Edited by Foxpalms
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On 10/21/2022 at 9:12 PM, ego said:

How is it doing?

@egoNot good :( despite my best efforts and the helpful advice of other forum members I think it was too far along to be revived. All the leaves are brown and dead, except for the youngest two leaves which also look like they are on their way out too. Will update with a picture once I get home.

Edited by Hydrangela
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1 minute ago, Hydrangela said:

@egoNot good :( despite my best efforts and the helpful advice of other forum members I think it was too far along to be revived. All the leaves are brown and dead, except for the youngest two leaves which also look like they are on their way out too. Will update with a picture once I get home.

I would try and grow one from seed or buy a pre germinated one and try and give it temperatures in the day 24c+ and higher humidity, then leave it outside in the summer. It should be a much hardier coconut. Unless you're just looking for the challenge of growing a coconut, I would buy a beccariophoenix alfredii since they look very similar. If you're in central London you could probably leave it outside all winter as well and since you're quite far above the ground. I doubt much cold air would be able to settle there during a radiational freeze.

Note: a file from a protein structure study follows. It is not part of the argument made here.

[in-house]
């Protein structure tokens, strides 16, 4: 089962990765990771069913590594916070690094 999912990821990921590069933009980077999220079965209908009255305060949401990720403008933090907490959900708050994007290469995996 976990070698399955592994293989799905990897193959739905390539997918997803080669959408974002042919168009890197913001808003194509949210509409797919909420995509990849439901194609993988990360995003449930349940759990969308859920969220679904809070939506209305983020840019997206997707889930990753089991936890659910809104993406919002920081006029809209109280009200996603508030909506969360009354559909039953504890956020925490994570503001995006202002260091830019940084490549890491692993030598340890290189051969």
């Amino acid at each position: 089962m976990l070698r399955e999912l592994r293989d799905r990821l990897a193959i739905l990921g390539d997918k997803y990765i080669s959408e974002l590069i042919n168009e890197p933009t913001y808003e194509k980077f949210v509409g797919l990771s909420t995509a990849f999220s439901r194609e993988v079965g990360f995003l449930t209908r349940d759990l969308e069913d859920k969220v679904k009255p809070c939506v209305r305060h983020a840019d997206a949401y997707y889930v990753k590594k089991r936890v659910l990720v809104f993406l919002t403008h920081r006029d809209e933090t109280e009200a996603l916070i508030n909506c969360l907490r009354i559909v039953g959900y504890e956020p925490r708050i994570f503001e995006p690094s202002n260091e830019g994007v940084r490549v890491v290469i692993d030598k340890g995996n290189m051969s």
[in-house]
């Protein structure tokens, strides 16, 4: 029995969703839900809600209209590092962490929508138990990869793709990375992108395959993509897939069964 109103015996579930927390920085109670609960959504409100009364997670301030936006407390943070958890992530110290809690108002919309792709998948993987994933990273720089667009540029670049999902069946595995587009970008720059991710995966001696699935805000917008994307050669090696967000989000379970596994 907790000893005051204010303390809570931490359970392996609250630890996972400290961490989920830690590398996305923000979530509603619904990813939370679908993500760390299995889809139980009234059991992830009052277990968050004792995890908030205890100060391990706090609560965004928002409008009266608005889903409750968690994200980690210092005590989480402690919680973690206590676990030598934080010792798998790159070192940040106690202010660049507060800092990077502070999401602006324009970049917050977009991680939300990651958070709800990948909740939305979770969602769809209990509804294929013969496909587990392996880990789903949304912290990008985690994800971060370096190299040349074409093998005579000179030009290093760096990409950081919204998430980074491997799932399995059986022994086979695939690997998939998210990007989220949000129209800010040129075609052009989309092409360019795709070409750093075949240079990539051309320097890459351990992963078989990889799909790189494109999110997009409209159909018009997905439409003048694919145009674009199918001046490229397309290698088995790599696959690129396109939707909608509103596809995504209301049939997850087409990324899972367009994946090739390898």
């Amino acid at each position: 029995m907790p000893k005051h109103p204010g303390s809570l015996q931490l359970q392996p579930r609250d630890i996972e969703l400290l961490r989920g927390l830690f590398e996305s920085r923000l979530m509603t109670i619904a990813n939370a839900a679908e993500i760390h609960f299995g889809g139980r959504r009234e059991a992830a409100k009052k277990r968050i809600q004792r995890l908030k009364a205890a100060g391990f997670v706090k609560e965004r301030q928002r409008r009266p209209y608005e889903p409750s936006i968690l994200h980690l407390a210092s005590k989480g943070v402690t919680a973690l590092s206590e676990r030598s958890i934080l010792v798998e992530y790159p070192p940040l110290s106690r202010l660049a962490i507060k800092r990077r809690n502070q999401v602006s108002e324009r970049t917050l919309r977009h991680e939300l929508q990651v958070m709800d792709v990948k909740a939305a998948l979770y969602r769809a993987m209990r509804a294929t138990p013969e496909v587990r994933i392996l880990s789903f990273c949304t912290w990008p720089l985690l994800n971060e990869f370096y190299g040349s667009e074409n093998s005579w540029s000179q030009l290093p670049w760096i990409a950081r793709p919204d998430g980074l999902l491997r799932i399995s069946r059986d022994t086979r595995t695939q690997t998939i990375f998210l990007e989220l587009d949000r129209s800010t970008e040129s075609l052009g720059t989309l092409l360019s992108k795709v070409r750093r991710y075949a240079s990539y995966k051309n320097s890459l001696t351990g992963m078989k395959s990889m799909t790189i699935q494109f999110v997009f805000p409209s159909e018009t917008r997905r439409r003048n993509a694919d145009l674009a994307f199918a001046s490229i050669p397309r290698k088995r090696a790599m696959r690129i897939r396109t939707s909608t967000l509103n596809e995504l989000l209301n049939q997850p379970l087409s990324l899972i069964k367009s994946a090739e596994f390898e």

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6 hours ago, Hydrangela said:

@egoNot good :( despite my best efforts and the helpful advice of other forum members I think it was too far along to be revived. All the leaves are brown and dead, except for the youngest two leaves which also look like they are on their way out too. Will update with a picture once I get home.

Try to grow one from seed. Perhaps you can find coconuts imported from India; those are supposedly among the hardest.